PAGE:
No. 500 - Launceston - St Columba's Catholic 'School-Church'

Catholic education in Launceston dates back to 1838. However, the establishment of St Joseph’s Catholic School for indigent children by Father Tom Butler in 1848 represents the beginning of formal Catholic schooling in the town. In 1880 the arrival of Dean Daniel Beechinor in Launceston resulted in the reorganisation of education for Catholic boys. In 1882 St Francis Xavier High School and St Patrick’s intermediate school were established. Previously, the arrival of the Presentation Sisters in Launceston in 1873 had seen a broadening of Catholic education with a focus on providing schooling for girls and younger students. One of the schools’ established by the Presentation Sisters was St. Columba’s, which opened in South Launceston in 1897.

In 1897 the Launceston Examiner reported on the establishment of a ‘school-church’ at Sandhill. The school was to provide accomodation for about 100 scholars was described as a “Catholic school and church for the Sandhill”. On Wednesday 29th of September the ‘school-church’ was dedicated to St Columba. The Examiner reported on the dedication ceremony and mass:

“This addition to the Roman Catholic institutions of the city was formally opened yesterday. St. Columba's is situated in Eardley-street, and has been erected to provide schooling facilities more convenient for the children of residents of the Sandhill and South Launceston than are afforded by the Margaret street seminaries [schools]. It will accommodate about 100 scholars, and is well adapted for the purposes for which it has been erected. There are a large class-room, a parlour for the nuns, and a school-room between 30ft. and 40ft. long and proportionately wide. The architect was Mr. A. E. Luttrell, and the contractors Messrs. J. and T. Gunn. The interior was very tastefully decorated for yesterday's inaugural ceremony, evergreens and flags - being nicely arranged around the rooms. There were present the Lady Superior of the Presentation Convent, with the lady assistant and the nuns entrusted with the charge of the new school, and also the Very Rev. Dean Beechinor and Father Cunningham. The edifice was filled by the children's parents and friends. After a juvenile choir had rendered an appropriate hymn, the Dean solemnly opened the school and dedicated it to St. Columba. Father Cunningham pronounced a blessing upon it, and celebrated mass, the incidental music for which was rendered by the choir….”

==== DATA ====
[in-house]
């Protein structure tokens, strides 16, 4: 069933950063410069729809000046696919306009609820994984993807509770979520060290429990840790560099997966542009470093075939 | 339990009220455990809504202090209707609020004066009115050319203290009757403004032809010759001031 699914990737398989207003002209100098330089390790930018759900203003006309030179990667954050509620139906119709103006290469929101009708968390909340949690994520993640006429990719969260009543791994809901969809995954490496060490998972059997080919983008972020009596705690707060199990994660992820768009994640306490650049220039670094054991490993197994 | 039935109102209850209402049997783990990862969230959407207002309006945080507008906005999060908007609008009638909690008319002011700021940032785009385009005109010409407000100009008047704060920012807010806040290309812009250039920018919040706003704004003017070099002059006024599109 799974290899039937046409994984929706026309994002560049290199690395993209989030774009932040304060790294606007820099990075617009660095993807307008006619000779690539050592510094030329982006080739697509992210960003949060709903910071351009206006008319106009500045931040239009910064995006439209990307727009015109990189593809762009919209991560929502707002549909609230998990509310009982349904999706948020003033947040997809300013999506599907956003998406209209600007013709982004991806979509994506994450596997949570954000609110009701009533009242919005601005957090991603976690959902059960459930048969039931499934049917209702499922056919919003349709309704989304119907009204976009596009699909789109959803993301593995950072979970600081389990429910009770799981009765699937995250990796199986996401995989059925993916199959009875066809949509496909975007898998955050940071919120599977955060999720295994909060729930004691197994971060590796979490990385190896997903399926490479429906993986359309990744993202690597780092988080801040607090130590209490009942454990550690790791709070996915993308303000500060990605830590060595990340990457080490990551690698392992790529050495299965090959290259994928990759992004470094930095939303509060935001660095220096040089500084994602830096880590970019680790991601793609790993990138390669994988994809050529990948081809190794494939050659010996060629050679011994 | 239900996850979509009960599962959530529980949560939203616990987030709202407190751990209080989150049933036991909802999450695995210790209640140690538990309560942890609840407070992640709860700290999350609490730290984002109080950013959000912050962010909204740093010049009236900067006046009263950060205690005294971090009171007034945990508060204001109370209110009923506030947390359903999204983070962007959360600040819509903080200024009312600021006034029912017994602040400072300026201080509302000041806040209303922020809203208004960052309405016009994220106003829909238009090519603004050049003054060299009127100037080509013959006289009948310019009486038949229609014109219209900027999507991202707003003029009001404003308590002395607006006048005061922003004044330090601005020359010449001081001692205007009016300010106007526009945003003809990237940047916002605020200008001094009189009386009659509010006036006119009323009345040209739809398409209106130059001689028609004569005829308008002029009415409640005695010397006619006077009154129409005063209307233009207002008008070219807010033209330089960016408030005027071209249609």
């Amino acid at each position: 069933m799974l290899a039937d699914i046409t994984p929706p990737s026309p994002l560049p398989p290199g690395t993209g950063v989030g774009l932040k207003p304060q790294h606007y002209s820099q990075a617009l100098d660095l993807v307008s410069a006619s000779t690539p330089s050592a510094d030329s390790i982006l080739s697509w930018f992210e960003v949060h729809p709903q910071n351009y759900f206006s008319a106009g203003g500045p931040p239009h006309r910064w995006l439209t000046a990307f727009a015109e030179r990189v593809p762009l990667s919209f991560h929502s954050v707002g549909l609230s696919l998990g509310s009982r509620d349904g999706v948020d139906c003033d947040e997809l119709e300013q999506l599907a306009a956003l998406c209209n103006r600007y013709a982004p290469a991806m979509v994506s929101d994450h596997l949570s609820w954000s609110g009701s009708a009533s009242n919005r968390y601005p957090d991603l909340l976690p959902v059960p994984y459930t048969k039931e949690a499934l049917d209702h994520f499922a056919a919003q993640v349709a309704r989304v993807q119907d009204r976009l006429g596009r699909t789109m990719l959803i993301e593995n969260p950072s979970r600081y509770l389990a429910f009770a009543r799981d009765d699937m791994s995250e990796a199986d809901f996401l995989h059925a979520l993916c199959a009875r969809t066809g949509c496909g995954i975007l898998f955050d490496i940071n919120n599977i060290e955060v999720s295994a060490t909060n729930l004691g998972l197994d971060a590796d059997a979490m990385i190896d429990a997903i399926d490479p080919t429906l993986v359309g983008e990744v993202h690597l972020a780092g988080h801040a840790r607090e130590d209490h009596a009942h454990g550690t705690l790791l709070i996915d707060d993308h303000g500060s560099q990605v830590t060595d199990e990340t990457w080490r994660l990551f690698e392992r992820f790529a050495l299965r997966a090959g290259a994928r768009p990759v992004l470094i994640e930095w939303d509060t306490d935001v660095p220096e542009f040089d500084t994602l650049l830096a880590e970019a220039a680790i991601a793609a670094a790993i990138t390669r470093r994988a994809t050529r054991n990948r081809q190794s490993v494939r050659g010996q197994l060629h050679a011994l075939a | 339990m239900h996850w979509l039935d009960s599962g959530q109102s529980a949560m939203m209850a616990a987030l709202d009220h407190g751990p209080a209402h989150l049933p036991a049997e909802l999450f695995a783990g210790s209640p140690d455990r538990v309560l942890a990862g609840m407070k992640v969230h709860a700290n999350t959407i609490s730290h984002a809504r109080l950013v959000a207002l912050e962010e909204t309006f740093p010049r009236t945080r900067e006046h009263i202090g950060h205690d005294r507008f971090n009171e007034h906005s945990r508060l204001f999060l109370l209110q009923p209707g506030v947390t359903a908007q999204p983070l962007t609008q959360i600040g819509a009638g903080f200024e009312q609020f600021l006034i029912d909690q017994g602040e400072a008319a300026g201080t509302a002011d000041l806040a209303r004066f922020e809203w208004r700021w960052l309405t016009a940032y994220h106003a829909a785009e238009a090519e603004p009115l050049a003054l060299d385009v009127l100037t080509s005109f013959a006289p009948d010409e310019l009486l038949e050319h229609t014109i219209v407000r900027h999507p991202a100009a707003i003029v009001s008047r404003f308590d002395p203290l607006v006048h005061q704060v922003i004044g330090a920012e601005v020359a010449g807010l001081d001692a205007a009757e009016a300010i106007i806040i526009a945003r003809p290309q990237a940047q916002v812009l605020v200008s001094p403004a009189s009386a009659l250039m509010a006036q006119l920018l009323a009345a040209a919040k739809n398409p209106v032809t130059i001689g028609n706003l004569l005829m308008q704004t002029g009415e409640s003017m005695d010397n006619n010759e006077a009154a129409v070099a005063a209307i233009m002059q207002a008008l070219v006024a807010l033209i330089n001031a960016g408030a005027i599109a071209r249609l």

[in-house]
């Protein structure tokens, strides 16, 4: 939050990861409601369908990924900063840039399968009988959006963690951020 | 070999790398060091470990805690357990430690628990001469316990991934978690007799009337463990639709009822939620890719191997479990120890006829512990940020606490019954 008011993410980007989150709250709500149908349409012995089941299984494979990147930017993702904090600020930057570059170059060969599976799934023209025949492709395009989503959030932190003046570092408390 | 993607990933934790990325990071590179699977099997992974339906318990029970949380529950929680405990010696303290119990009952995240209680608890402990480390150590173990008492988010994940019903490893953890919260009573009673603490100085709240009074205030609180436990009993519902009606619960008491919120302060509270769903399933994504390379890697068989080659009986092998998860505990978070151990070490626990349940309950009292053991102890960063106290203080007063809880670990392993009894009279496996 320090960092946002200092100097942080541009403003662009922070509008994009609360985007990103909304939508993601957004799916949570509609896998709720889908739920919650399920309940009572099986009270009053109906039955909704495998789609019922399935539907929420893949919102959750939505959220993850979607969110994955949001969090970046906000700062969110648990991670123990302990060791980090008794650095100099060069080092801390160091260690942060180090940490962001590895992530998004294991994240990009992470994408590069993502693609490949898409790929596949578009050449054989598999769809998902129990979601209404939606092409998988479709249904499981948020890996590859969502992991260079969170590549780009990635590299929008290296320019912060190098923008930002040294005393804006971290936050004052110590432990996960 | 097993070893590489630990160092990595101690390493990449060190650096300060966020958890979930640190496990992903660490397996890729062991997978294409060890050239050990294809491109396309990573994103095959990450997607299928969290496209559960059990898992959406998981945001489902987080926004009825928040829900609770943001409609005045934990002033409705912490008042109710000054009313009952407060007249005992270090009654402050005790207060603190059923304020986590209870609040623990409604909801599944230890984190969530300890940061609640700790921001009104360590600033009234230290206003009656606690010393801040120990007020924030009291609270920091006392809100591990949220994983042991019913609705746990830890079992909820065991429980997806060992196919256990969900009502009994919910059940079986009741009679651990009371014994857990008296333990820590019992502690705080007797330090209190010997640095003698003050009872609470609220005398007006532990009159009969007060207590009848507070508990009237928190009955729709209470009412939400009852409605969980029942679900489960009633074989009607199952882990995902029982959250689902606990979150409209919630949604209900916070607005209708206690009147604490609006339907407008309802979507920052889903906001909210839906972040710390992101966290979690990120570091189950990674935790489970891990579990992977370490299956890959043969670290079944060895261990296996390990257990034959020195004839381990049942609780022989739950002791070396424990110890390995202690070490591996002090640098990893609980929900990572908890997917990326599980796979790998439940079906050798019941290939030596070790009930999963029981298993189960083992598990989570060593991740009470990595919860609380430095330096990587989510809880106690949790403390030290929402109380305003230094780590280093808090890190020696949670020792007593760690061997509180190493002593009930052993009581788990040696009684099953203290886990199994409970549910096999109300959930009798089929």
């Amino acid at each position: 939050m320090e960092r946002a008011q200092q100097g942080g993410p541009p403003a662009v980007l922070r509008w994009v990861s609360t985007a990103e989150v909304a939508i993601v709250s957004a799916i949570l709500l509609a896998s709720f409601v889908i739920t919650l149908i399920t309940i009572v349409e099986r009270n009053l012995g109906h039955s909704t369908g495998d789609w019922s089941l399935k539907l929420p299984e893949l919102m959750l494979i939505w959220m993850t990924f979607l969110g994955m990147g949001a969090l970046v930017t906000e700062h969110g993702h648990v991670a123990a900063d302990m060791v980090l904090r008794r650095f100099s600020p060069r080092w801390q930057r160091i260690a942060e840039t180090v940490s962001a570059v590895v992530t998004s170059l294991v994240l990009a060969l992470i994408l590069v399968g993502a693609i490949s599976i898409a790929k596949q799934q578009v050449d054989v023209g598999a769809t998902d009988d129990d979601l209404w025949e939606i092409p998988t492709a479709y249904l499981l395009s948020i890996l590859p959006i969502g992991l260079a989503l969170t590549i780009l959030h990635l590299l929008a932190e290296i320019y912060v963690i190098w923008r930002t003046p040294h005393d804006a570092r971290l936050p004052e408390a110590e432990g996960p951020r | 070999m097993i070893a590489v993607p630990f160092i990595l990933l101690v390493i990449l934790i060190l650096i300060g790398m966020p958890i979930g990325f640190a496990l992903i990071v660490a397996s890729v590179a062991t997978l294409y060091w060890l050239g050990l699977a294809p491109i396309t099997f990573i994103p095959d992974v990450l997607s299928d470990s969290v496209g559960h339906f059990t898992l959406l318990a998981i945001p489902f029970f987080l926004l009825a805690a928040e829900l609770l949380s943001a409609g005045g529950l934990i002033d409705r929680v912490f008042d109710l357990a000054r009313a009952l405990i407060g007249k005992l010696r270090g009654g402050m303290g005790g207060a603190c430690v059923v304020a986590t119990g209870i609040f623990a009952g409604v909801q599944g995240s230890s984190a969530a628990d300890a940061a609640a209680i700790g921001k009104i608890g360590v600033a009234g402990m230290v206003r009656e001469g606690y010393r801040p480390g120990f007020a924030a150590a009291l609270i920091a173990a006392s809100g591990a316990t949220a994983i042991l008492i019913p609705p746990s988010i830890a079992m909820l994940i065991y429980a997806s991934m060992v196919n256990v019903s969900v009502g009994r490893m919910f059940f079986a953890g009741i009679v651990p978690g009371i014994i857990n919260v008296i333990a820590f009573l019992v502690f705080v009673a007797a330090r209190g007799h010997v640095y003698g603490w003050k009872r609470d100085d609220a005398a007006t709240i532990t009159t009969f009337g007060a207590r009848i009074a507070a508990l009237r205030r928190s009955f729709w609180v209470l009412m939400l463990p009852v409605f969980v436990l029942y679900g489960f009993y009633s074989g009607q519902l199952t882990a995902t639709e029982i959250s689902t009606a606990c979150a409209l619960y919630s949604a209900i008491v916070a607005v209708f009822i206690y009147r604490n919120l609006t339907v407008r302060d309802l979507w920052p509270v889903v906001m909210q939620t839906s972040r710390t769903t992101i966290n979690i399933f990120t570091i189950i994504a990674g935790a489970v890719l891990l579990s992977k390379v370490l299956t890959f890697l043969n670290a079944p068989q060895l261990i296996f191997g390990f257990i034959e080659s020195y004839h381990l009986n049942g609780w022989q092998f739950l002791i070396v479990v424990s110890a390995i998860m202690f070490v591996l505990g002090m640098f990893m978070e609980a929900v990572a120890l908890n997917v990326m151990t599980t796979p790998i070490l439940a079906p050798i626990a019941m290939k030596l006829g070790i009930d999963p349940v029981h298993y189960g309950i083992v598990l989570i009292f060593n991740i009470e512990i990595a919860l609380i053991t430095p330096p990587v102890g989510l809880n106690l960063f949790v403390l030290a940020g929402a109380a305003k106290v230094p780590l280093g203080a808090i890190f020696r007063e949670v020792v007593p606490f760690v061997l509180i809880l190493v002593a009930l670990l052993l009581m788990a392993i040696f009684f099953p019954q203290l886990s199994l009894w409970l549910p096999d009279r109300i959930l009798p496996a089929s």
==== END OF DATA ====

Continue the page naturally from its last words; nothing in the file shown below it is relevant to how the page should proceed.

While St Columba’s was established to serve as a school for young Catholics in South Launceston and Sandhill, the intention was that the building could occasionally be used as a place of worship. Although there were longstanding plans to build a Catholic church in South Launceston (on Cleveland Street), this never eventuated.

St Columba’s remained active for over 30 years until disaster struck in 1932 when the building was badly damaged in a fire. The Examiner provides details of the event:

“At 4.50 a.m. yesterday the Launceston Fire Brigade received a call to a fire at St. Columba's Roman Catholic school in Eardley-street, South Launceston. The fire started in the east end of the building, which was a weatherboard structure, and lined with pine. It travelled quickly towards the western end, but the good work of the brigade, which arrived a very short time after the alarm was given, confined the fire to two rooms in the school. However, the school will have to be reconstructed….the school was built some 34 years ago, and was an all-wooden structure, the effort must be considered most praiseworthy….The fire apparently started near the fireplace at the eastern end of the building. This was cleaned out at noon on Tuesday, but it is thought some stray coals must have been left and have fallen on to the floor, which burned readily. When Mr. Shipp arrived the flamed were breaking through the eastern end, and leaping up to the pine ceiling. The rooms which were destroyed contained a piano (which was totally lost), a sewing machine, a number of school books, and a library…. It was stated by the Very Rev. Dean Hennessy yesterday that the school will be rebuilt on the same site, …. arrangements were immediately made for the 60 children attending the school to he accommodated in two vacant rooms in the convent buildings in Margaret-street. At one time the attendance at St. Columba's was much larger than at present, because in recent years the boy scholars became pupils of the Christian Brothers on the completion of St. Patrick's College”.

The school was never rebuilt and although plans for building a Catholic church at South Launceston were still being considered in the mid 1930’s, these were eventually abandoned, thus ending the Catholic presence in South Launceston.

The last photograph of St Columba's showing the fire damage. Source:Examiner, Thursday 14 July 1932


Launceston Examiner Monday 16 January 1882, page 2 
Launceston Examiner, Thursday 30 September 1897, page 1
Launceston Examiner, Thursday 30 September 1897, page 4
The Tasmanian Democrat, Friday 1 October 1897, page 2
Examiner, Thursday 14 July 1932, page 6
The Mercury, Thursday 14 July 1932, page 5 

Southerwood, W. T, Planting a Faith : Launceston's Catholic story in word and picture. W.T. Southerwood, [Hobart, 1968].


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